Revival! A story of conversions and the “fencing of the tables”

More than two hundred and seventy years ago…

…in the year 1742, there was an extraordinary religious awakening in the West of Scotland. It began in Cambuslang, a parish on the Clyde, near Glasgow, There were not over nine hundred souls in the parish, yet out of that number about five hundred were, it was believed, converted.

(c) National Galleries of Scotland; Supplied by The Public Catalogue FoundationThe awakening in Cambuslang was preceded by a year’s faithful preaching of regeneration and the atonement by the pastor, Rev. John M’Culloch. Who then for twelve weeks came daily preaching –generally out-door or in tents. Whitefield (then in the zenith of his power and popularity) came to Cambuslang, and delivered a dozen discourses. This “Son of Thunder” never stayed long in one spot; as he used to say, ” More than two weeks in one place kills me as dead as a door-nail.” But his two visits to the rural parish near Glasgow were inundations of blessings to the thirsting multitudes. Mighty audiences from Glasgow and Western Scotland thronged to hear him.

Whitefield frequently addressed 20,000 souls in a day!

At the first communion season after his visit, no less than seventeen hundred persons sat down to the tables, which were spread under tents. A few weeks after, the Lord’s Supper was dispensed again; and probably it was the most extraordinary communion service ever witnessed on earth. No less than forty thousand people gathered to witness the solemnities. Preaching went on for several days previous under Whitefield and others; but on the second Sabbath in August, the Pentecostal scene culminated.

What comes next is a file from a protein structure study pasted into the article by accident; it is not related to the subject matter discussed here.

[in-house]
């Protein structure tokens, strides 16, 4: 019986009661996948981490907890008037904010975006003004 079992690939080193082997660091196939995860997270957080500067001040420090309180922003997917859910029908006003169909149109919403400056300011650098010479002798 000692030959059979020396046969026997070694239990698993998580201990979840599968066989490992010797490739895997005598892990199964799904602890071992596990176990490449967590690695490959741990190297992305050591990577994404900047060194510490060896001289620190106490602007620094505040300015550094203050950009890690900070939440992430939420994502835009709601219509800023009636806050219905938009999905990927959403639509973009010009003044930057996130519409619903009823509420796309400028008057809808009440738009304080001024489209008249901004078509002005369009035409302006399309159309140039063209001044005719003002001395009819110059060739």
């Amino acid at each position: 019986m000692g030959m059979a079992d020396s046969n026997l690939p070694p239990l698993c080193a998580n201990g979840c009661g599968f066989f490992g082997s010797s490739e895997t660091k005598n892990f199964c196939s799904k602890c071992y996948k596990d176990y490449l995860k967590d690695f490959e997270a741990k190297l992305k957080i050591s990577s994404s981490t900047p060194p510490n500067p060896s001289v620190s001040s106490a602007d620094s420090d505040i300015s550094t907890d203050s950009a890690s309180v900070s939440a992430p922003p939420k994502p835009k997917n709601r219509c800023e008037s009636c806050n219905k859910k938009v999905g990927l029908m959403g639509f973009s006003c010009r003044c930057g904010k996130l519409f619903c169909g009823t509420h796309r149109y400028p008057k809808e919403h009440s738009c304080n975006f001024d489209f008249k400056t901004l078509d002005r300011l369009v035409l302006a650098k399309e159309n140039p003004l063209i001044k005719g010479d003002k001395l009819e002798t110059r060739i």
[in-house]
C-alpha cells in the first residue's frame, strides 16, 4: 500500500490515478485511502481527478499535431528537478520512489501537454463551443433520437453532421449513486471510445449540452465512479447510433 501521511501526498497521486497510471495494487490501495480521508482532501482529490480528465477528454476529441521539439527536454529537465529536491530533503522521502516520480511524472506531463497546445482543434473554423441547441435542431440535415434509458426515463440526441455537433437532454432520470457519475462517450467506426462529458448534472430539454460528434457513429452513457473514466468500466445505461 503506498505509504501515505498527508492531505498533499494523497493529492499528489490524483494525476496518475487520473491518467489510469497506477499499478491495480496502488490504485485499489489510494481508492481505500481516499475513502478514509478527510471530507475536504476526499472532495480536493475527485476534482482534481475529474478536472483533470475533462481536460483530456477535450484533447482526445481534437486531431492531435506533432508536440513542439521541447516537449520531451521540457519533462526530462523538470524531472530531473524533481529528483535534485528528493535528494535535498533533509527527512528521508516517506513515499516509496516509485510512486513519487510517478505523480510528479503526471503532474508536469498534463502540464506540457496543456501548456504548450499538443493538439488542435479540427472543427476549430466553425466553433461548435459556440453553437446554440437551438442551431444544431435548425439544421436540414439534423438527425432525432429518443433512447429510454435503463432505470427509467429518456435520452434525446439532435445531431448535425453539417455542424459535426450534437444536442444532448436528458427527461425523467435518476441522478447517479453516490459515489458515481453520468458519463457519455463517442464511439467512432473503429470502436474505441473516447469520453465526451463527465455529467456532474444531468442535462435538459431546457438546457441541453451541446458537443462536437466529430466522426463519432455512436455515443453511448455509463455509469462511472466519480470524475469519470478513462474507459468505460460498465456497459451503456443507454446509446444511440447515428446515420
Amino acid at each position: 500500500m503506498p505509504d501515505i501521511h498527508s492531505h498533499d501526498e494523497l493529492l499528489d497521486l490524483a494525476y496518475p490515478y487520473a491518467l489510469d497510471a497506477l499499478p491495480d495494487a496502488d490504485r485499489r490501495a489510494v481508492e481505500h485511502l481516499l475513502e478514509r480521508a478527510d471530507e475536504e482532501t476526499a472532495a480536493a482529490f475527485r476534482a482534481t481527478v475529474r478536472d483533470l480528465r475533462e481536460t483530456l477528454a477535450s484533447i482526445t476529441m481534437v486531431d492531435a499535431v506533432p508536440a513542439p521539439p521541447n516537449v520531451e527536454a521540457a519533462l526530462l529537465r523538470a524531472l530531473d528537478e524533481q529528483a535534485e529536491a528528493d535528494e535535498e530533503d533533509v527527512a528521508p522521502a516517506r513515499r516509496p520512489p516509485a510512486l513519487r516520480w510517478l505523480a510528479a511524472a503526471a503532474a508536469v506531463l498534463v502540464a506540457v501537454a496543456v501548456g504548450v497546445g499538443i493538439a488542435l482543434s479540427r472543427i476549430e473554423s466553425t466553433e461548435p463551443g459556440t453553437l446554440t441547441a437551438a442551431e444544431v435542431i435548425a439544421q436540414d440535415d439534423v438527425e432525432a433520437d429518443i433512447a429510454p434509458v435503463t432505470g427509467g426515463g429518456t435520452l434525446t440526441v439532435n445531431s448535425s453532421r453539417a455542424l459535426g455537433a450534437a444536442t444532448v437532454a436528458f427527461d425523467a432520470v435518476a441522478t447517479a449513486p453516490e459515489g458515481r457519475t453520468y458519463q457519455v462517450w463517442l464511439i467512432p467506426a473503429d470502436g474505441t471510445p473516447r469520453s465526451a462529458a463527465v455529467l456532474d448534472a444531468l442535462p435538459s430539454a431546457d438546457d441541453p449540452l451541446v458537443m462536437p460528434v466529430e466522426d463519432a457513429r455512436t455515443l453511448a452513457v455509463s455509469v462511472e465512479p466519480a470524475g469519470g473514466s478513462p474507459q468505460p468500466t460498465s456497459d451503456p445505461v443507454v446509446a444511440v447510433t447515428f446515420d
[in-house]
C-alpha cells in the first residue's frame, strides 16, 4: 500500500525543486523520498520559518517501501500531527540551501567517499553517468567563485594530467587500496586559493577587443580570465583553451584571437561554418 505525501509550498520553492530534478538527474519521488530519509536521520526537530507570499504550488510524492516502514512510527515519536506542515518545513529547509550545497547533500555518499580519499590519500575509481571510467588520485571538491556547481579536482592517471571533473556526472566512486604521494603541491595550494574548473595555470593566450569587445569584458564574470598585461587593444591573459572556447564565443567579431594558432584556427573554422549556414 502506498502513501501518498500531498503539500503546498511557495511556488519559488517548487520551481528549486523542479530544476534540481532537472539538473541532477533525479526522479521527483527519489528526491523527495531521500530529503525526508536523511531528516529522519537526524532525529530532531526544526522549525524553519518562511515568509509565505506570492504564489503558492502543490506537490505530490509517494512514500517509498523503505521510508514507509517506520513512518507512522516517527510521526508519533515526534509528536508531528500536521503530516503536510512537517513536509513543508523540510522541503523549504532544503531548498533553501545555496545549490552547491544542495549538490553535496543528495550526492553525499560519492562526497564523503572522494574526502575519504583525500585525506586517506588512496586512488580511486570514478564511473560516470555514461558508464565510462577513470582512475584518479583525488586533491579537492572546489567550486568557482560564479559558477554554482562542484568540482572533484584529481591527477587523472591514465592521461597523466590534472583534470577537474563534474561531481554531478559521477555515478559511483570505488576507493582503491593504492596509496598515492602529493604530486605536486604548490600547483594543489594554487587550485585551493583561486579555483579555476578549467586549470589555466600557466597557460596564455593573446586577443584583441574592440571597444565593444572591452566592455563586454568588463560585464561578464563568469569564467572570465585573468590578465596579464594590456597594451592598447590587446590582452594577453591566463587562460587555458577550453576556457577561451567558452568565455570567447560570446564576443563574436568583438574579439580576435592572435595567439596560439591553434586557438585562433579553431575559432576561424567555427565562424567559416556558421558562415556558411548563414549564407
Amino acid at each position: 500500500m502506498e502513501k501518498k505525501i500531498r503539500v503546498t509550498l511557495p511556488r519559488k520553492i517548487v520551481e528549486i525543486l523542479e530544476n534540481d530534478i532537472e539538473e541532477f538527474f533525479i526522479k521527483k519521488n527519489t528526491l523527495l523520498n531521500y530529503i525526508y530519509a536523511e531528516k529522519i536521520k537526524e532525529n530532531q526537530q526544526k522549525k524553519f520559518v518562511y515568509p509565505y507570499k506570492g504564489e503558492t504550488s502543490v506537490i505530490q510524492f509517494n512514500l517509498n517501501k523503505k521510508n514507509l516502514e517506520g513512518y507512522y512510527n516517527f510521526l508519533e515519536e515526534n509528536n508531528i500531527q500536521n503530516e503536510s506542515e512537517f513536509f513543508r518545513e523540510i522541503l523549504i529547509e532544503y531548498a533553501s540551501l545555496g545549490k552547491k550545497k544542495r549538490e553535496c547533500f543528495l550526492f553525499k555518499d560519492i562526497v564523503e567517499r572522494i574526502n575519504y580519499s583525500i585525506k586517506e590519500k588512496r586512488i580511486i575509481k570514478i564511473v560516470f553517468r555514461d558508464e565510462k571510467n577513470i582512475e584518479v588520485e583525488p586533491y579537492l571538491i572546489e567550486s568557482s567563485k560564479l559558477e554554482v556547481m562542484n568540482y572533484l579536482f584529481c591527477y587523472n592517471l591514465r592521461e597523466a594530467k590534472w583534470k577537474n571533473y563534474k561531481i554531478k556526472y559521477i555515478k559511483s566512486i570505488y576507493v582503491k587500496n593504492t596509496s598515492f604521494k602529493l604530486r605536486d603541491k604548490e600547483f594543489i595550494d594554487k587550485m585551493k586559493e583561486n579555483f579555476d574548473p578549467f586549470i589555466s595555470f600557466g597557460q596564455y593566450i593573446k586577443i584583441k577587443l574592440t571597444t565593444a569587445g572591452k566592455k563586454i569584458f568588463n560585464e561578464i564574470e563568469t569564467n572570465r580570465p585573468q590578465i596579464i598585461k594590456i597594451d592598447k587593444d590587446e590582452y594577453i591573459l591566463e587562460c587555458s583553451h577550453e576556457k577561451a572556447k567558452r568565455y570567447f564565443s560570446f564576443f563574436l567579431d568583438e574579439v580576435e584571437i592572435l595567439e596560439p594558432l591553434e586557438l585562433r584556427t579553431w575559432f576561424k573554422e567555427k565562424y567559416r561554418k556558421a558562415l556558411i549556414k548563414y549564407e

The day was mild and genial, the air fragrant with the breath of new mowed hay, and the fields yellow with the wheat-harvest. At half-past eight on that memorable Sabbath morning, the “action sermon” was preached. Then came the “fencing the tables;” *  then, immediately after this, the table was spread, and the first company passed into the Lord’s Supper. During the whole day the sacred service went forward; no less than twenty-four companies of over one hundred, each sitting down in rotation! The whole number who partook of the sacred emblems was about three thousand.

The soft twilight was stealing over the “braes” when the last group left the communion tent, and there was only light enough left to read four lines of a psalm as a doxology. A grey haired pastor turning homeward from the hallowed place, exclaimed, in the fulness of his grateful heart,” Lord! now let Thou, Thy servant, depart in peace; for mine eyes have seen Thy salvation.”

Such a revival could not be without abiding fruits. Accordingly, we are told that after the close of the extraordinary meetings, the morals of the whole neighborhood were changed. Profanity became almost unknown. God’s day was honoured in every dwelling. Nearly every house became a house of prayer. Evil speaking ceased. Old enmities and family feuds were forgotten. Every father was a kinder parent; every child more dutiful. Religion went into men’s daily business as a controlling principle; skeptics owned its power, and scoffers were silenced before the beauty and majesty of daily godliness. May He who holds the seven stars in His right hand renew such a period!


*  “fencing the tables” means the special address in the ministration of the Lord’s Supper. This was a term often used among the Scotch Presbyterians. It is a lecture from the minister just before the distribution of the elements, pointing out the character of those who have and of those who have not a right to come to the Lord’s table. It was formerly called “debarrings,” because in it the ministry debarred from the sacrament those who were not supposed to be worthy.